4.  I could see how the conversation in education fit into a larger shift in the world beyond school
  5. Some speakers just hook you in.

Several of us looked back on this event and referred to it as the “November Awakening” in Coquitlam.   This was the right event at the right time.   Of course, we never change our thinking based on a 2-hour-talk, but sometimes we can look back on certain sessions that really helped pull our thinking together.

So, who was it for you?  If you had to identify one speaker you heard who changed how you think about your practice who would it be?  What was it about that speaker on that day that led to a change of thinking?

 

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My One Word (2018)

 

This is the 3rd year of my “One Word” Tradition.  In 2016 I wrote about Hungry and in 2017 my first post of the year was dedicated to Hope.  I feel both words were ones that were good ones for the times they were written.  In looking at 2017, it was a year of hope with shifts in education and a new provincial government.  When it came to the world of teaching and learning, it was hope realized.

So what about 2018?

This year my word is Relevance.  It is interesting to see the social media posts as others post words for the year.  I see words like love, gratitude, empathy and others.  And when I test them out for me – they do not work.   My digital colleague, Dean Shareski suggested my word should be “Lucky” and he actually had a good point.  But, I landed on relevance.

I am desperate to be relevant.  It is part of why I blog.  Blogging forces me to make my thinking public.  It is easy to shy-away from the big conversations, but I want to be in the middle of them.  I want to continue to think about education in ways that helps shape the narrative about our future.  I do not fear disagreement, but I do worry that I get to a point where my thoughts and ideas are just ignored.  That would be way worse.  I want to be part of the dialogue.  And relevance is largely up to me in this regard.  I need to continue to read, question, explore and get out and see what others are doing.  I work in a very high performing school district, which has a great reputation for innovation.  But we always need to be looking beyond where we are.  Our job is to be looking around the corner, to help people see what is next.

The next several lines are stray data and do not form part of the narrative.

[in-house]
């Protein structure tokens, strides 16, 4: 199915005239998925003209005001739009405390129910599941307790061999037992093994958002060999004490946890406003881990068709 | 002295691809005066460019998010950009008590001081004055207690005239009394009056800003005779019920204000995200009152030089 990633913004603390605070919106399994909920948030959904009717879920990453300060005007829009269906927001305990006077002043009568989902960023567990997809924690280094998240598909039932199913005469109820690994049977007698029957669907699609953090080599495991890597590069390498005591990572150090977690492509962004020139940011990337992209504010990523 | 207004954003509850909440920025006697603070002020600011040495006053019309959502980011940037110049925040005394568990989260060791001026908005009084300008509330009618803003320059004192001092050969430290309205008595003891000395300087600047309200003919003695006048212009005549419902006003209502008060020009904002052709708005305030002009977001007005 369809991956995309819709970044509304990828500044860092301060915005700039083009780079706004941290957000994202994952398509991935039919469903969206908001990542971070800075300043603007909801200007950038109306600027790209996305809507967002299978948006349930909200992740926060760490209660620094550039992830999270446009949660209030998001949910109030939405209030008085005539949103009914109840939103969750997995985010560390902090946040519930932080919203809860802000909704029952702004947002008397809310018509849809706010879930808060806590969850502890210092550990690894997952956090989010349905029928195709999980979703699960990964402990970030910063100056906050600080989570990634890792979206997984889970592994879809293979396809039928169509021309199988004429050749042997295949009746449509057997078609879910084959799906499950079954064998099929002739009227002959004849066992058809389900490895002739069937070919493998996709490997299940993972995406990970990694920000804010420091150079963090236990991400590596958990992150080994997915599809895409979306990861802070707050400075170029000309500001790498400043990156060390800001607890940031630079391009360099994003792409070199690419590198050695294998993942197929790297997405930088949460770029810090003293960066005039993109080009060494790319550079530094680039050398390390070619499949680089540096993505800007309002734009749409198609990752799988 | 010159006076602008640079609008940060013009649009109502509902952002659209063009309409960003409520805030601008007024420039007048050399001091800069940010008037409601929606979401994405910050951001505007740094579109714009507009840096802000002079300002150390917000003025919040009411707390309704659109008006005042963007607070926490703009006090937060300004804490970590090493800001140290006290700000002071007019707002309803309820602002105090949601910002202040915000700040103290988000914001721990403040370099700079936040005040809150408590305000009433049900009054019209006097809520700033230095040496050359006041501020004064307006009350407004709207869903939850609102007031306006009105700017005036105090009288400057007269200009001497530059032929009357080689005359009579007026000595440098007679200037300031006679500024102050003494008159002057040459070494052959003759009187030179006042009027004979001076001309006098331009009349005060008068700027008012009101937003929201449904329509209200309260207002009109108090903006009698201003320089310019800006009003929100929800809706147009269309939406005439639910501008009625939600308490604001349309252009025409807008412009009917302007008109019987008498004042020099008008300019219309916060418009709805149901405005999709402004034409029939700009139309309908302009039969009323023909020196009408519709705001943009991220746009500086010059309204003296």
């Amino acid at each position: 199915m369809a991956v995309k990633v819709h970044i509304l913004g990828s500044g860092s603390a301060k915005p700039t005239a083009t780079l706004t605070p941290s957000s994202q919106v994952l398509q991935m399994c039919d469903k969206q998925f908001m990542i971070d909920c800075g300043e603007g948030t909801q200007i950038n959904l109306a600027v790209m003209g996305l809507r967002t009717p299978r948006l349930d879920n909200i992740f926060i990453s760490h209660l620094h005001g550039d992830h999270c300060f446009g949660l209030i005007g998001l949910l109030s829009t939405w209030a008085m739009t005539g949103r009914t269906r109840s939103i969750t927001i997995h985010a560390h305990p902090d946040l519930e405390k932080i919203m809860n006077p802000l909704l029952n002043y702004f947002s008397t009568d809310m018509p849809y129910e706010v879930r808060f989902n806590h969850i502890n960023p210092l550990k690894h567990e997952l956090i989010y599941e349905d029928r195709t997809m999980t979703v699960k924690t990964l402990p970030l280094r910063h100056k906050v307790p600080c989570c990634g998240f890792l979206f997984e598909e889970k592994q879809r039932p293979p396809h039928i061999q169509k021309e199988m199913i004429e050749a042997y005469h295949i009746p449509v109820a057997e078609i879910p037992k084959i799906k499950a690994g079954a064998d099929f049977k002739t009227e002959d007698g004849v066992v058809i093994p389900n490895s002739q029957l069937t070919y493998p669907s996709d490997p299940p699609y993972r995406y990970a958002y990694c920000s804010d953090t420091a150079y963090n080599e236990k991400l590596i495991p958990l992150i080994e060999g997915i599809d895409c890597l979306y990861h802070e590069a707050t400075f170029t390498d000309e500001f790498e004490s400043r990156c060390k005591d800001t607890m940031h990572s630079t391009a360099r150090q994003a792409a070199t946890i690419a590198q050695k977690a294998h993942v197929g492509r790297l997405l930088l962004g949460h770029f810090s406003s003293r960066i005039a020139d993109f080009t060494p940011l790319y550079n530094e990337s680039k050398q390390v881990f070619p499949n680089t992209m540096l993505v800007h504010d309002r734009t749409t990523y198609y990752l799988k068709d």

It is not just my own need to stay relevant to the educational world, and ensure our district stays relevant.  Relevance speaks to what we need to have happening every day with students in our schools.  From the “what” we teach to the “how” we teach it, we need to ensure we do it in ways to meet the needs of the modern student.  Just before Christmas our Board approved new programs that will create specialty programs for high school students in areas including:  table tennis, environmental sciences, engineering, computer animation and volleyball.  These add to the choice program opportunities that include options from robotics, to rugby to honour choir classes at night and basketball academy classes on the weekend.  Everything we hear about public education being the key to a democratic society is very true.  And it is true that public education is about the ongoing growth of our communities.  And it will stay that way if our system continues to be relevant for our students in this changing world.

So, as someone finishing their 11th year in this district, and 8th year as Superintendent, I know relevance could be a blind spot for me.  It is easy to do this year just like last year.  I know that in the long run, that will not work.  So here is to a 2018 of doing things everyday that add to the conversation, push the work forward and keep me, my thinking, our district, our students’ experiences and public education relevant.